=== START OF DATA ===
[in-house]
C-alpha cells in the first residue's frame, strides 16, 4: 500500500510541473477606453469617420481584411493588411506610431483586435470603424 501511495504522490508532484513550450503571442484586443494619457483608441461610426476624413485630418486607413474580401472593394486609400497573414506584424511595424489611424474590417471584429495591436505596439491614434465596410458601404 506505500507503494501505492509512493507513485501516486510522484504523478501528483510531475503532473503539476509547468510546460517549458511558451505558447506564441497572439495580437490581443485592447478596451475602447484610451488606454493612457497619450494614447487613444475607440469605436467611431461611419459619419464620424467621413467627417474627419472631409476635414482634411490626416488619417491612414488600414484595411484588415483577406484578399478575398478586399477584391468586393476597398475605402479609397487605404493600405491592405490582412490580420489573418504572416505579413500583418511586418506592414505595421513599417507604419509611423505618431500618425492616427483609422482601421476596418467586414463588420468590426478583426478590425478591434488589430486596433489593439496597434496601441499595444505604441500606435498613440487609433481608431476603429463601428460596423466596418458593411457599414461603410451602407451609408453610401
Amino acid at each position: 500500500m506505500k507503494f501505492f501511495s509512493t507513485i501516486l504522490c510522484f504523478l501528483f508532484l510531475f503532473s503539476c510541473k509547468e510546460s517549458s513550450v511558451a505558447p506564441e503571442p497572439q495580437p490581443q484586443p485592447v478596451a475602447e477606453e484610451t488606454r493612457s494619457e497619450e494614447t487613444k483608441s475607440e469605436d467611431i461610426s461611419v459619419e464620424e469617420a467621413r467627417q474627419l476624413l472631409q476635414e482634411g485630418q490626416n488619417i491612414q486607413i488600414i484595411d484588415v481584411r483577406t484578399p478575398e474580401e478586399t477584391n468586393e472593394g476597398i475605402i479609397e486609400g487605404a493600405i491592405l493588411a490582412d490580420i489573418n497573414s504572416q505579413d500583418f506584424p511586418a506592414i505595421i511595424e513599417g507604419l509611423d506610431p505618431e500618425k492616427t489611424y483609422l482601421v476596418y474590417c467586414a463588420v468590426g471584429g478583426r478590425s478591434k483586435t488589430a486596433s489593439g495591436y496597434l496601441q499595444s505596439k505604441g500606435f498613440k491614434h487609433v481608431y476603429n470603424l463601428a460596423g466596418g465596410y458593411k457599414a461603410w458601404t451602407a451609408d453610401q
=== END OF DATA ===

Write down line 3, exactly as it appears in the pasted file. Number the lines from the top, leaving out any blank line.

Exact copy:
Amino acid at each position: 500500500m506505500k507503494f501505492f501511495s509512493t507513485i501516486l504522490c510522484f504523478l501528483f508532484l510531475f503532473s503539476c510541473k509547468e510546460s517549458s513550450v511558451a505558447p506564441e503571442p497572439q495580437p490581443q484586443p485592447v478596451a475602447e477606453e484610451t488606454r493612457s494619457e497619450e494614447t487613444k483608441s475607440e469605436d467611431i461610426s461611419v459619419e464620424e469617420a467621413r467627417q474627419l476624413l472631409q476635414e482634411g485630418q490626416n488619417i491612414q486607413i488600414i484595411d484588415v481584411r483577406t484578399p478575398e474580401e478586399t477584391n468586393e472593394g476597398i475605402i479609397e486609400g487605404a493600405i491592405l493588411a490582412d490580420i489573418n497573414s504572416q505579413d500583418f506584424p511586418a506592414i505595421i511595424e513599417g507604419l509611423d506610431p505618431e500618425k492616427t489611424y483609422l482601421v476596418y474590417c467586414a463588420v468590426g471584429g478583426r478590425s478591434k483586435t488589430a486596433s489593439g495591436y496597434l496601441q499595444s505596439k505604441g500606435f498613440k491614434h487609433v481608431y476603429n470603424l463601428a460596423g466596418g465596410y458593411k457599414a461603410w458601404t451602407a451609408d453610401q